Staff Report

Longtime friend of the Santa Barbara Zoo and New York Times best-selling author Sy Montgomery has turned her formidable talents to the story of California condors and the scientists who have fought against their extinction in the next installment in her award-winning Scientists in the Field series, “Condor Comeback.” Featured in the book are several team members from the Santa Barbara Zoo who have played key roles in the California Condor Recovery Program.

“This is a terrific time to share the thrilling success story of the condor comeback with readers of all ages,” Montgomery said. “At a time when we hunger for healing and connection, here we present one of the world’s most creative, collective and concentrated conservation efforts of all time.”

The Santa Barbara Zoo is one of a handful of zoos to exhibit these critically endangered birds and the closest zoo geographically to the condor’s natural habitat. The zoo has been an active collaborator with the California Condor Recovery Program since 2002, providing veterinary, logistical and other support for condor reintroduction efforts. Leading the zoo’s efforts in this program is a team so dedicated to their work that Montgomery was inspired to follow their journey in “Condor Comeback.” Among those featured are Dr. Estelle Sandhaus, director of conservation and science for the Santa Barbara Zoo, Condor Biologist Dave Meyer, Conservation and Science Associate Nadya Seal, Condor Nest Biologist Erin Arnold and Birdkeeper Ellie Culip.

“Through the tireless work of condor program partners and stakeholders, the condor has been successfully bred in human care, been reintroduced after a period of extinction in the wild, now has multiple generations of birds nesting in the wild, and has returned to historic breeding, nesting, and foraging habitat,” Dr. Sandhaus said. “Recovery is within our sights as we continue to partner with the community to reduce key anthropogenic threats, including the reduction of exposure to lead-tainted meat through the use of non-lead alternatives to lead ammunition. It has been such a privilege to work with Sy to bring this remarkable story of conservation partnerships and optimism to young readers all over the nation!”

In April 1987, the last wild California condor was captured and taken to live in captivity like the other 26 remaining birds of its kind. Montgomery details the efforts of scientists, volunteers and everyday citizens to get California condors back in the wild.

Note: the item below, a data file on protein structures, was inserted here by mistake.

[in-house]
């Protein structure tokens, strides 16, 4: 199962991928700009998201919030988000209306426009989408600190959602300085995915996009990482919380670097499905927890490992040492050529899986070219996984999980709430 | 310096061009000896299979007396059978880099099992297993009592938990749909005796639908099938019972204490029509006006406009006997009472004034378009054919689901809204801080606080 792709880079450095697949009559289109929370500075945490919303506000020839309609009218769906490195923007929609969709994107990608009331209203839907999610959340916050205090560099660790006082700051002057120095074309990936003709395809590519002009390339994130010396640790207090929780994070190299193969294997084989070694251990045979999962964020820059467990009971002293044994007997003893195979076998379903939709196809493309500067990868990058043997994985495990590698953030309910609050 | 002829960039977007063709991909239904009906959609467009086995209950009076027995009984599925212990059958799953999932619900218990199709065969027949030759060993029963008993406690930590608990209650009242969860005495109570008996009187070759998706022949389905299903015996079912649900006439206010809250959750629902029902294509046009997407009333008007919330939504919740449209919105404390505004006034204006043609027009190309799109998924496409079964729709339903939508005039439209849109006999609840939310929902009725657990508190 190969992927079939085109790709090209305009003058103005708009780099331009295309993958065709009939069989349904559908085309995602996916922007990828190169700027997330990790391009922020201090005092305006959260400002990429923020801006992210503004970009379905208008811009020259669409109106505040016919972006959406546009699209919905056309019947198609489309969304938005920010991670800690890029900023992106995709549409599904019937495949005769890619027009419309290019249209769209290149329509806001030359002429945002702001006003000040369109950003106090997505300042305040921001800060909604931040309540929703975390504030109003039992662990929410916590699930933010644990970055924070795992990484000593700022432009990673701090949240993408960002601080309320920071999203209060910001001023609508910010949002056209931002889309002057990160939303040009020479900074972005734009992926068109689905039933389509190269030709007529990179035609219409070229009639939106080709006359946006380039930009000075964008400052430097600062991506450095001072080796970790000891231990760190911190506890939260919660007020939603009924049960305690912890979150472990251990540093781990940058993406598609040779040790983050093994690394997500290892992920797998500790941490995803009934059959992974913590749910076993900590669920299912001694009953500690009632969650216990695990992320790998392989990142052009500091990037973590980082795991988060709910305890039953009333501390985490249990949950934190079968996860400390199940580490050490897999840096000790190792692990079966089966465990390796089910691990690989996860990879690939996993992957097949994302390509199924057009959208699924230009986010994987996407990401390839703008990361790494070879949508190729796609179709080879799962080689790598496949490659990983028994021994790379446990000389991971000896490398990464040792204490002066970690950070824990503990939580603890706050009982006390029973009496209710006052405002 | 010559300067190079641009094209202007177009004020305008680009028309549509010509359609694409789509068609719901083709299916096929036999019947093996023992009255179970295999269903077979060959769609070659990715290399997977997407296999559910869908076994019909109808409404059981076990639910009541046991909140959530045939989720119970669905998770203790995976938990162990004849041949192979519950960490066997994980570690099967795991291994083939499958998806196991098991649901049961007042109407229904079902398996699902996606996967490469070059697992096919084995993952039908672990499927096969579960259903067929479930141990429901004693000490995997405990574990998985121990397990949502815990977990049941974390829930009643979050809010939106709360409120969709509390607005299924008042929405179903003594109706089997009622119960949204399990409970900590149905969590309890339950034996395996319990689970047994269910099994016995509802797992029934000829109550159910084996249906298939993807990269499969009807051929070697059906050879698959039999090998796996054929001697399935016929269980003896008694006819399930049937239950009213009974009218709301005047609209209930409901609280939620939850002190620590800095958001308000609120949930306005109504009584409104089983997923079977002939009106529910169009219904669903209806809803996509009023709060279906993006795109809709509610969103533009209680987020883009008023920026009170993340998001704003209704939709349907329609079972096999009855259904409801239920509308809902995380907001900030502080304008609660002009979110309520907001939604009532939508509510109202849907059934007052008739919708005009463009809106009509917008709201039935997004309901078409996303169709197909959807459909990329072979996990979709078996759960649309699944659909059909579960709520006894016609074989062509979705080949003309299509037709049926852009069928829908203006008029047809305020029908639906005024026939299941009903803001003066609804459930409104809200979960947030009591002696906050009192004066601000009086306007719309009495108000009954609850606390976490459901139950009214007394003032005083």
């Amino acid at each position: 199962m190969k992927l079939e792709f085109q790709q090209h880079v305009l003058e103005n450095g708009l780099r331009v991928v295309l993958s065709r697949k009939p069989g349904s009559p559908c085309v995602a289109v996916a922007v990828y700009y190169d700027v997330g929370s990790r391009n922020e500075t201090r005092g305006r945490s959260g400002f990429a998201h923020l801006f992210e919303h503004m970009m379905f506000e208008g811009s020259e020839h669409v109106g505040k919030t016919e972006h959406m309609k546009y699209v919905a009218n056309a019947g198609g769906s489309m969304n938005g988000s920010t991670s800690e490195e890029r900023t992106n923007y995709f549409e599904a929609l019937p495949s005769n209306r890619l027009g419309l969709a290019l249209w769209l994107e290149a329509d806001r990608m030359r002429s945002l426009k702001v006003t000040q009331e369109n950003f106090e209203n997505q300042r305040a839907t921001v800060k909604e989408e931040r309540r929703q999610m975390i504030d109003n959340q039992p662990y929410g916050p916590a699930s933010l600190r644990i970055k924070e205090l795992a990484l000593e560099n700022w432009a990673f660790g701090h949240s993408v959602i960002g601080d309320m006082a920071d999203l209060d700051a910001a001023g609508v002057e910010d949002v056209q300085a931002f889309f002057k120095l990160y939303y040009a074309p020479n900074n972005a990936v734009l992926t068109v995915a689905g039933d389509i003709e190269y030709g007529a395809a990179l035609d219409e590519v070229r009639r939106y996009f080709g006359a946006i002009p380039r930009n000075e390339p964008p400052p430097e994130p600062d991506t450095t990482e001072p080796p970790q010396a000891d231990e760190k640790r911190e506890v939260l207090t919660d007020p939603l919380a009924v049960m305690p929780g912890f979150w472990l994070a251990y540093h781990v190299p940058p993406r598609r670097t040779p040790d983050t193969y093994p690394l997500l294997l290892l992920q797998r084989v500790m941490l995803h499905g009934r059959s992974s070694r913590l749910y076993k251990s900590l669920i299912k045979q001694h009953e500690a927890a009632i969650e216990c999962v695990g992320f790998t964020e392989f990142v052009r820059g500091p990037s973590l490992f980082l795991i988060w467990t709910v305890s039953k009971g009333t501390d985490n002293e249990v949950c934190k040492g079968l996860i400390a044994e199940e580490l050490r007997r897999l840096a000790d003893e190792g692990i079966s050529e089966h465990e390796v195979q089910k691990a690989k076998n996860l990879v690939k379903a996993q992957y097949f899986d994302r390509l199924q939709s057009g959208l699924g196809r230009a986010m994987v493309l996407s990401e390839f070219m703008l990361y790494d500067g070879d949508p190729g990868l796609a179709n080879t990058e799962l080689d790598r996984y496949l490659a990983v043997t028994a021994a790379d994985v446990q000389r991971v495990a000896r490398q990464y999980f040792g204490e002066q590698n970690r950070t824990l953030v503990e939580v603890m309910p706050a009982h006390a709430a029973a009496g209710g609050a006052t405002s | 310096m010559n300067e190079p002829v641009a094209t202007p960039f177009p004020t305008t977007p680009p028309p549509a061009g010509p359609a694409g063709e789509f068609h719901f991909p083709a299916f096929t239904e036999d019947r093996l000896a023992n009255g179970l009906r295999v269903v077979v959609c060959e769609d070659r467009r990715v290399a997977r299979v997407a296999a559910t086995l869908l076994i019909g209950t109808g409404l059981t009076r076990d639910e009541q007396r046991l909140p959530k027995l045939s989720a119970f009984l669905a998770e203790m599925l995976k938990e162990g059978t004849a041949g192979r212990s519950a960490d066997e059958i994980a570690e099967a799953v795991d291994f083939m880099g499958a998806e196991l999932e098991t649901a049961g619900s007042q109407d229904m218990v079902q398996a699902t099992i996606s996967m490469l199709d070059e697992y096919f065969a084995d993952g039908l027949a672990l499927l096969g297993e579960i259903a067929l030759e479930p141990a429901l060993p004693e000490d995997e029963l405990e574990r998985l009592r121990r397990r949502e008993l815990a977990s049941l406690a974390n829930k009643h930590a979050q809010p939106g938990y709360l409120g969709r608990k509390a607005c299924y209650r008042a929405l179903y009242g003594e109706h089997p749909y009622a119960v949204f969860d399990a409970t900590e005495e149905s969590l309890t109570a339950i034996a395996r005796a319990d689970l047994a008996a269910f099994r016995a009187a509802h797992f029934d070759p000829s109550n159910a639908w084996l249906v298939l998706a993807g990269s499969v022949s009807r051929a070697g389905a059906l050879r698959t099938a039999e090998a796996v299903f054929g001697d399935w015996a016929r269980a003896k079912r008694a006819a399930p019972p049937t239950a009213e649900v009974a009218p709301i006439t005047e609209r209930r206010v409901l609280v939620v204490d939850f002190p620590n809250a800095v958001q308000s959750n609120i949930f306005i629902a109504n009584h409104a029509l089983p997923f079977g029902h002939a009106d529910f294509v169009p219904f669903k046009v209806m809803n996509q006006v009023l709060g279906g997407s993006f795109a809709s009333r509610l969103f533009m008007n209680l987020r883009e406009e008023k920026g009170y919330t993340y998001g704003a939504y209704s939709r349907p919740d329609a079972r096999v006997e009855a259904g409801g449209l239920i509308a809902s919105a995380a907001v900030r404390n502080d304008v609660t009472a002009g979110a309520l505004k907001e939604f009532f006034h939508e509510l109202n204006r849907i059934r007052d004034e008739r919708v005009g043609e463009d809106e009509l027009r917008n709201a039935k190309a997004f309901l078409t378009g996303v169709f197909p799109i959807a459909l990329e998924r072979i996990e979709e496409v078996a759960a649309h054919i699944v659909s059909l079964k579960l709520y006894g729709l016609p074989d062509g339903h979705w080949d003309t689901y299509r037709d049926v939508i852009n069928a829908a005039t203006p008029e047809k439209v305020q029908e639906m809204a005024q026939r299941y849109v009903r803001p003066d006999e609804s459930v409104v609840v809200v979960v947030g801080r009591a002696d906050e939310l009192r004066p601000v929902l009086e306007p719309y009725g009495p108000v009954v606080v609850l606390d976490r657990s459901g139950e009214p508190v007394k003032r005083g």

“Thanks to people with different backgrounds and different talents — from zookeepers to field biologists, from Chumash elders to eager schoolchildren — these magnificent birds are back in the sky in the hundreds,” Montgomery said. “But we’re still not done yet, and the book tells how readers can help.”

“Condor Comeback” is complete with world-class, full-color photography by Tianne Strombeck and helpful sidebars that provide details such as the history of the bird’s fight back from extinction, the dangers of lead poisoning, and the relationship of condors to the Chumash nation.

“Conservation is one of our primary responsibilities as a zoo accredited by the Association of Zoos & Aquariums, and we’re extremely lucky to have such an incredible, dedicated team,” shared Rich Block, CEO of the Santa Barbara Zoo. “We are thrilled that the team got to play such an important role in this book, and we can’t wait for our community to read all about it!”

Publisher Weekly had high praise for the book, saying “Alongside Strombeck’s crisp photographs, Montgomery details the realities of their work — from thrilling moments such as spotting a baby chick to long observation sessions where not much happens —and has a knack for evocative descriptions …Though the condor’s future remains tenuous, Montgomery’s compelling page-turner inspires optimism.”

“Condor Comeback” is available for purchase at the zoo’s gift shop or online at or